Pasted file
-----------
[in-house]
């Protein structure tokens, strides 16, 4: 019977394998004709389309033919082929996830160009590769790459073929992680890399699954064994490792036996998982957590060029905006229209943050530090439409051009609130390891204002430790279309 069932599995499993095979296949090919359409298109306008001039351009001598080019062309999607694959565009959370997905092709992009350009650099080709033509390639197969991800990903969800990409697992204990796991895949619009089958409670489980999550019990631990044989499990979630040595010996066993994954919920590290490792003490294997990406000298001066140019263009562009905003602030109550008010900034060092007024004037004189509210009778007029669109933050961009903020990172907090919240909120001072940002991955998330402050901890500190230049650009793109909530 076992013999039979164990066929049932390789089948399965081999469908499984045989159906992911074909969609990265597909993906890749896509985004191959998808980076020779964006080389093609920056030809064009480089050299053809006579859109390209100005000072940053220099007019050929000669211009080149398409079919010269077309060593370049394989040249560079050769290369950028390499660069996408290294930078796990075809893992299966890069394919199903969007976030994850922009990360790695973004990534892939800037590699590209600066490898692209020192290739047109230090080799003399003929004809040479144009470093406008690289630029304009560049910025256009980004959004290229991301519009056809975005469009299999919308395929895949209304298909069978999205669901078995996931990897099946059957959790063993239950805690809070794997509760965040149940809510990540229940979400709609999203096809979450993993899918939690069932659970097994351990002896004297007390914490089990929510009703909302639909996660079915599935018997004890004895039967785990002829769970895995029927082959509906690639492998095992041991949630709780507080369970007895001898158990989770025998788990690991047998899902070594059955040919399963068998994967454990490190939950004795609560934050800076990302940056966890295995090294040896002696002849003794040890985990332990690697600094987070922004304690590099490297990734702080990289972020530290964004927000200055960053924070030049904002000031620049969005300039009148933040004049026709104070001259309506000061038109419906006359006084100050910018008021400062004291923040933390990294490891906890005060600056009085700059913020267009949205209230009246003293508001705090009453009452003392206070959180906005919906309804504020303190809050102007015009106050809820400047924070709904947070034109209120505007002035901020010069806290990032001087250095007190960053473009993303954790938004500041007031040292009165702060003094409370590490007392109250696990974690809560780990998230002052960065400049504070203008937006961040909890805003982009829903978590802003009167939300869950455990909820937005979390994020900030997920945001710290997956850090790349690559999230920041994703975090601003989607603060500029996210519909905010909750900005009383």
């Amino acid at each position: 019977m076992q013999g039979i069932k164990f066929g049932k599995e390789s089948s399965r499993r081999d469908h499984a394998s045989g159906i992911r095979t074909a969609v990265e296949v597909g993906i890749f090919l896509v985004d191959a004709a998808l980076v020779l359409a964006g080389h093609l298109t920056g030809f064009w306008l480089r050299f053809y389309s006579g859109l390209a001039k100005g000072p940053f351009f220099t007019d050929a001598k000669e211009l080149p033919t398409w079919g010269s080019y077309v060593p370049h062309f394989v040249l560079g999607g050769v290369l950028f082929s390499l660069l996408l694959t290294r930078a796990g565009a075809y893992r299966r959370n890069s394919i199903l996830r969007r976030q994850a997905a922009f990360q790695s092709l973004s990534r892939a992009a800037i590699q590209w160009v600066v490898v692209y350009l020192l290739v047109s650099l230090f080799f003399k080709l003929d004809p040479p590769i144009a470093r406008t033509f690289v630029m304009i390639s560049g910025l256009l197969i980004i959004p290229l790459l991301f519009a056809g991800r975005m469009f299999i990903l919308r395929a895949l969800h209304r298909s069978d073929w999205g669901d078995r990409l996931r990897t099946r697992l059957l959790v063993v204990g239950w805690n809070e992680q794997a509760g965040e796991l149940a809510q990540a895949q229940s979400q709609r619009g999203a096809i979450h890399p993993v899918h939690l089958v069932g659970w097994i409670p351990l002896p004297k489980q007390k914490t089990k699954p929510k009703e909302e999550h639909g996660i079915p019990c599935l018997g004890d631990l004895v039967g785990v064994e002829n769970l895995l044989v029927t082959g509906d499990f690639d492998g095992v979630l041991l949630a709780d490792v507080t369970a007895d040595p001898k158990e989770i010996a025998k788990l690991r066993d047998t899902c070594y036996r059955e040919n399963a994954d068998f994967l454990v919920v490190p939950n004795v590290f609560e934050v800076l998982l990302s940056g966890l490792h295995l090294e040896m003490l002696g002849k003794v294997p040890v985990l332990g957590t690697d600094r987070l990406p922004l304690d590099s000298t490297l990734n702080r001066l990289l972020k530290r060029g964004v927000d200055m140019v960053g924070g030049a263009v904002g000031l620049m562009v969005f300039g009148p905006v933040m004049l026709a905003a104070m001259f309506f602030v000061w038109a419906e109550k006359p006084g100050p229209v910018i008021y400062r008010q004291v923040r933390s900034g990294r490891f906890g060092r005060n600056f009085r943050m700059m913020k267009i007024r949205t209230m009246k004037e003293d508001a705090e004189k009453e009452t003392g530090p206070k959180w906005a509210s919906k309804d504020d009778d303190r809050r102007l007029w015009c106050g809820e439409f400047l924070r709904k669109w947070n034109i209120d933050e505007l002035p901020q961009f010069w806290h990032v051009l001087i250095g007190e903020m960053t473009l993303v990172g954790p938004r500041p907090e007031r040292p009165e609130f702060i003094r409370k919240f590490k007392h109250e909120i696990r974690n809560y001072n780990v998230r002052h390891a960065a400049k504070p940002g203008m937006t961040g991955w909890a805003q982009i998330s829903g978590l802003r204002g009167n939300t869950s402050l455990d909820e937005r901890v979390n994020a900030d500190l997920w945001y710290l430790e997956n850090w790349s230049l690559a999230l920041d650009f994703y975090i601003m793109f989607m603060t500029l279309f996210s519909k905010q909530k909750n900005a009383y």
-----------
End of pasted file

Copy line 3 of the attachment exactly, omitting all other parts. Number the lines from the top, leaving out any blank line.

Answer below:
């Amino acid at each position: 019977m076992q013999g039979i069932k164990f066929g049932k599995e390789s089948s399965r499993r081999d469908h499984a394998s045989g159906i992911r095979t074909a969609v990265e296949v597909g993906i890749f090919l896509v985004d191959a004709a998808l980076v020779l359409a964006g080389h093609l298109t920056g030809f064009w306008l480089r050299f053809y389309s006579g859109l390209a001039k100005g000072p940053f351009f220099t007019d050929a001598k000669e211009l080149p033919t398409w079919g010269s080019y077309v060593p370049h062309f394989v040249l560079g999607g050769v290369l950028f082929s390499l660069l996408l694959t290294r930078a796990g565009a075809y893992r299966r959370n890069s394919i199903l996830r969007r976030q994850a997905a922009f990360q790695s092709l973004s990534r892939a992009a800037i590699q590209w160009v600066v490898v692209y350009l020192l290739v047109s650099l230090f080799f003399k080709l003929d004809p040479p590769i144009a470093r406008t033509f690289v630029m304009i390639s560049g910025l256009l197969i980004i959004p290229l790459l991301f519009a056809g991800r975005m469009f299999i990903l919308r395929a895949l969800h209304r298909s069978d073929w999205g669901d078995r990409l996931r990897t099946r697992l059957l959790v063993v204990g239950w805690n809070e992680q794997a509760g965040e796991l149940a809510q990540a895949q229940s979400q709609r619009g999203a096809i979450h890399p993993v899918h939690l089958v069932g659970w097994i409670p351990l002896p004297k489980q007390k914490t089990k699954p929510k009703e909302e999550h639909g996660i079915p019990c599935l018997g004890d631990l004895v039967g785990v064994e002829n769970l895995l044989v029927t082959g509906d499990f690639d492998g095992v979630l041991l949630a709780d490792v507080t369970a007895d040595p001898k158990e989770i010996a025998k788990l690991r066993d047998t899902c070594y036996r059955e040919n399963a994954d068998f994967l454990v919920v490190p939950n004795v590290f609560e934050v800076l998982l990302s940056g966890l490792h295995l090294e040896m003490l002696g002849k003794v294997p040890v985990l332990g957590t690697d600094r987070l990406p922004l304690d590099s000298t490297l990734n702080r001066l990289l972020k530290r060029g964004v927000d200055m140019v960053g924070g030049a263009v904002g000031l620049m562009v969005f300039g009148p905006v933040m004049l026709a905003a104070m001259f309506f602030v000061w038109a419906e109550k006359p006084g100050p229209v910018i008021y400062r008010q004291v923040r933390s900034g990294r490891f906890g060092r005060n600056f009085r943050m700059m913020k267009i007024r949205t209230m009246k004037e003293d508001a705090e004189k009453e009452t003392g530090p206070k959180w906005a509210s919906k309804d504020d009778d303190r809050r102007l007029w015009c106050g809820e439409f400047l924070r709904k669109w947070n034109i209120d933050e505007l002035p901020q961009f010069w806290h990032v051009l001087i250095g007190e903020m960053t473009l993303v990172g954790p938004r500041p907090e007031r040292p009165e609130f702060i003094r409370k919240f590490k007392h109250e909120i696990r974690n809560y001072n780990v998230r002052h390891a960065a400049k504070p940002g203008m937006t961040g991955w909890a805003q982009i998330s829903g978590l802003r204002g009167n939300t869950s402050l455990d909820e937005r901890v979390n994020a900030d500190l997920w945001y710290l430790e997956n850090w790349s230049l690559a999230l920041d650009f994703y975090i601003m793109f989607m603060t500029l279309f996210s519909k905010q909530k909750n900005a009383y």